I feel that it would do justice to all of your work to have a fine measurement as the starting point for your creative work.

Now is this soley your responsibility? No. Of course you must do what your clients desire. If a system came into place that said this is the normal listening volume for a calibrated space and that system produced consistent works of high quality that had good dynamic range and was still listenable at lower volumes I think your clients would possibly want to use this system as a framework for their artistic vision.
Old 20th January 2012
  #127
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K system would work if the entire music industry supported it.

A practical example follows. I needed to compile several thousands music tracks dating back from 1930's up to 1980's into PC's hard disc so that I was able to play tracks randomly and continuously, without needing to touch volume knob in between. I had all tracks readily available but with wildly different perceived volumes. Most tracks had been transferred from LP records and the rest were ripped from CDs. Various musical genres: pop, rock, jazz, folk, classical...

I didn't want to change dynamics on any of those tracks. Mission impossible? Not at all, when using K system (sort of) or to be more specific: using calibrated master volume position, enough headroom, a VU meter and ears.

I set VU meter in my editor to 0 VU (+4dB) = -18 (EBU Broadcast) dBFS. I listened to 60's pop songs and adjusted their volume so that during choruses their VU lingered at zero. Peaks spent most of their time in range of -9 ... -6 dBFS. Further, I adjusted my monitor attenuator to a pleasant level. And then I fixed the attenuator setting.

From that on I adjusted volumes for all remaining tracks by ear comparing to those couple of 60's tracks or already adjusted tracks and finally just relying on the playback volume being "pleasant". It was a pleasure to see that in most cases the VU settled near zero after I had made decision by ear. Peak levels varied quite a lot but luckily never clipped. During last power chords in classical symphonies the VU jumped way above zero and peaks climbed up to -3 ... -0.3 dBFS. Luckily the selected headroom was enough for classical music. Tracks ripped from CDs were originally ridiculously loud and it was somewhat more demanding to adjust their perceived volume.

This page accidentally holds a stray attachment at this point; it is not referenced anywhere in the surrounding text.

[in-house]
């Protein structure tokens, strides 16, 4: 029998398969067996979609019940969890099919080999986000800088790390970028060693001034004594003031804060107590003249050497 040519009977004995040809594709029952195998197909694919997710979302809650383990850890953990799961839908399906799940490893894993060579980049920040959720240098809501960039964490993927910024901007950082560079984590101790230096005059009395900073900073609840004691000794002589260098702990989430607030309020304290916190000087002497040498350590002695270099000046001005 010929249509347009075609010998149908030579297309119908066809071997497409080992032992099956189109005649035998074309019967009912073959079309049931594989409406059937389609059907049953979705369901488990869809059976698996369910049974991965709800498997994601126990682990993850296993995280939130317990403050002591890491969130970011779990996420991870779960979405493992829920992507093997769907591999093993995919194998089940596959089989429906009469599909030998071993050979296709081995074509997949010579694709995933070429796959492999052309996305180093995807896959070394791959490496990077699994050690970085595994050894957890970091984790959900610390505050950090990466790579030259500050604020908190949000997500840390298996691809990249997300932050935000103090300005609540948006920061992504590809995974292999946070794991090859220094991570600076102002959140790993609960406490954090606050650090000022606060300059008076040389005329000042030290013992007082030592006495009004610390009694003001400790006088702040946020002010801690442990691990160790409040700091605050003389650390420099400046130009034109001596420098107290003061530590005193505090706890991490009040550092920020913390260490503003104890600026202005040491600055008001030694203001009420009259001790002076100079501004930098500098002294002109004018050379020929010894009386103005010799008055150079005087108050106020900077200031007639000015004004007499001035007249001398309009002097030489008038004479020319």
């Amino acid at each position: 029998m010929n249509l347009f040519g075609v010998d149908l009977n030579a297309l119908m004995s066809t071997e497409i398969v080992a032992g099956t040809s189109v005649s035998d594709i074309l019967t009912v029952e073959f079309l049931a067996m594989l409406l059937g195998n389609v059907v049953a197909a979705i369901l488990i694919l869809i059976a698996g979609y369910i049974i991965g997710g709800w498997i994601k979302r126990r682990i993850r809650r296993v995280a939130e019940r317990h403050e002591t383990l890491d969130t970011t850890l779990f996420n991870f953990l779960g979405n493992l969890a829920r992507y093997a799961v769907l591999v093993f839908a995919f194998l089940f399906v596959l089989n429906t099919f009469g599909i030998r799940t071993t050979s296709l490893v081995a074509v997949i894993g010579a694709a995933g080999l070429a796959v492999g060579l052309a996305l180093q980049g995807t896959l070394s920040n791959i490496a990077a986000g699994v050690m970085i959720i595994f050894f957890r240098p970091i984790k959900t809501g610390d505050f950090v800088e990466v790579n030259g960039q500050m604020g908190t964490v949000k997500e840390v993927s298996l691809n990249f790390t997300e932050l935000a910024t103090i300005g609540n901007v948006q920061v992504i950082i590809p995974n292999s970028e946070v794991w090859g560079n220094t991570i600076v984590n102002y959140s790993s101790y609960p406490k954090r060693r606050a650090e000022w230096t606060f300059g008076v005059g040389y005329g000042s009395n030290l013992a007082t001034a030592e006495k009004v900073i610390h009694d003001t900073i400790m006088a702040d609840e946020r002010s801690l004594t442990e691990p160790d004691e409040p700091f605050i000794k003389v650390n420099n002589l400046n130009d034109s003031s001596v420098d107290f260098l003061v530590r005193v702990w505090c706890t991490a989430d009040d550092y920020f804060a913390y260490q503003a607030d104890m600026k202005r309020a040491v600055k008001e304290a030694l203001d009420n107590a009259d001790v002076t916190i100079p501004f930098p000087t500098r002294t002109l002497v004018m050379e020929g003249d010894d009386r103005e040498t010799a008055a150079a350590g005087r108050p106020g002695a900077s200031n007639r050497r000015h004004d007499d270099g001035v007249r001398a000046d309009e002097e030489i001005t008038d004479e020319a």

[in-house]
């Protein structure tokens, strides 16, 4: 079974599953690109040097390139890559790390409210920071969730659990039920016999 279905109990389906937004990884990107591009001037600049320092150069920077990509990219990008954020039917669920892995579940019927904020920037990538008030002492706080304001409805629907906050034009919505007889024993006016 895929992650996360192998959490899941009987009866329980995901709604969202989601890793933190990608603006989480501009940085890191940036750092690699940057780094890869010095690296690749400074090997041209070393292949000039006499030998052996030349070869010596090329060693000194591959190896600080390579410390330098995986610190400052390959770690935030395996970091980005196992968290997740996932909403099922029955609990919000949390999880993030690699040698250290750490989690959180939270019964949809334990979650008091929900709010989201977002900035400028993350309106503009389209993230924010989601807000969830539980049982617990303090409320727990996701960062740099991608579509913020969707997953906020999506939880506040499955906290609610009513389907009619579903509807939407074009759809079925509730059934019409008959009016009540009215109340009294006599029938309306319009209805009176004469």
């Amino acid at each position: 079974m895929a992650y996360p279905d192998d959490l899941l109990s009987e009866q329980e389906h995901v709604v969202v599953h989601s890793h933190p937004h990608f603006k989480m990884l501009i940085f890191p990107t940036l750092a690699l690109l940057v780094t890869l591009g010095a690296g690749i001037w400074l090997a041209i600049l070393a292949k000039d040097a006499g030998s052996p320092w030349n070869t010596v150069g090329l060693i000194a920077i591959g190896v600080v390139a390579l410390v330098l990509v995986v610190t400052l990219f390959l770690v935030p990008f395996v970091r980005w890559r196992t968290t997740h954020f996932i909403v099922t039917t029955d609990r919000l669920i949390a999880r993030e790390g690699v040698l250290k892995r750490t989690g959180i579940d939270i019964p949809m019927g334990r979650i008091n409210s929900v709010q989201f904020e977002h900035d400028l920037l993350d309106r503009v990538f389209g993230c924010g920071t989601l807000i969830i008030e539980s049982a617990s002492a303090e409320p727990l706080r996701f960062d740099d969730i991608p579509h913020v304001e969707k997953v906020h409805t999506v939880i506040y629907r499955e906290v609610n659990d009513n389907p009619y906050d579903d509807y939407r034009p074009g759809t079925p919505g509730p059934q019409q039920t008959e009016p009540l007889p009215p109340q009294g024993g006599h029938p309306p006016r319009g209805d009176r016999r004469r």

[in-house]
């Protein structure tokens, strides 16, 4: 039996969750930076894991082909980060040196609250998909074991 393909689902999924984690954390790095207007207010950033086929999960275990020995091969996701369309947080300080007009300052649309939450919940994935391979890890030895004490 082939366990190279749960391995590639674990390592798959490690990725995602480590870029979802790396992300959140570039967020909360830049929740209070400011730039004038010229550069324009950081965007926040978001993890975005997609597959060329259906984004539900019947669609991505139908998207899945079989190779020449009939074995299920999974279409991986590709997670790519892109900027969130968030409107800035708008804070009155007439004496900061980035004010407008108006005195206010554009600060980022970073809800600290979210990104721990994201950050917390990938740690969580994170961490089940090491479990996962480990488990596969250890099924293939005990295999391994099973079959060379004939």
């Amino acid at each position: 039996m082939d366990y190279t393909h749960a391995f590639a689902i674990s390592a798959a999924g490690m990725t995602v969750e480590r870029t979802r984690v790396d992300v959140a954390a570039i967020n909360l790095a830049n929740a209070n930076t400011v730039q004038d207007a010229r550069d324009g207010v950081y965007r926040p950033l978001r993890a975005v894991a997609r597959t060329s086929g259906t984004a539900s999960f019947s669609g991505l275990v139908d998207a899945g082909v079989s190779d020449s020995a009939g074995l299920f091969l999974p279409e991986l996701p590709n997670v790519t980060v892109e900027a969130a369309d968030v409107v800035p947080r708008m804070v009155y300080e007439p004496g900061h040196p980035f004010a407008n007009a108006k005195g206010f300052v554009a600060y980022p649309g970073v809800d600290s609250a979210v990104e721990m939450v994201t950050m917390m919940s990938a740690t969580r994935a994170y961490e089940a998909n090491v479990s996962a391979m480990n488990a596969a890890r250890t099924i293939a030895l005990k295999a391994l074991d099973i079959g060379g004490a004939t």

What was the outcome? I got thousands of tracks of various genres which play nicely randomly without touching the volume knob. I may select to play them as background music or louder for serious listening, pretty good balance always. And as a bonus (something which I can't get from commercial CD compilations) the tracks play with their original dynamics. Original dynamics is a historical fact, I think.

In the same way music strores around the world could have sold loads of CDs which had played all types of music in comparable levels and not being overly compressed. A lost opportunity.

I wonder why K system gets so many suspective posts on this forum.

Modern CD releases are systematically 7 dB too loud.
Old 21st January 2012
  #128
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Originally Posted by needledrop View Post
I wonder why K system gets so many suspective posts on this forum.
What you did was not the K-system, I'm sorry to say.

Setting the volume to a comfortable place then adjusting the tracks to play at the same apparent level is simply how it's done.


DC
Old 24th January 2012
  #129
Quote:
Originally Posted by dcollins View Post
What you did was not the K-system, I'm sorry to say.

Setting the volume to a comfortable place then adjusting the tracks to play at the same apparent level is simply how it's done.


DC
Yeah, you basically just adjusted everything by ear. Other than a good meter that you know you really don't need to do anything with your monitor volume because you're just comparing volume to other tracks. It's music, it's done by ear.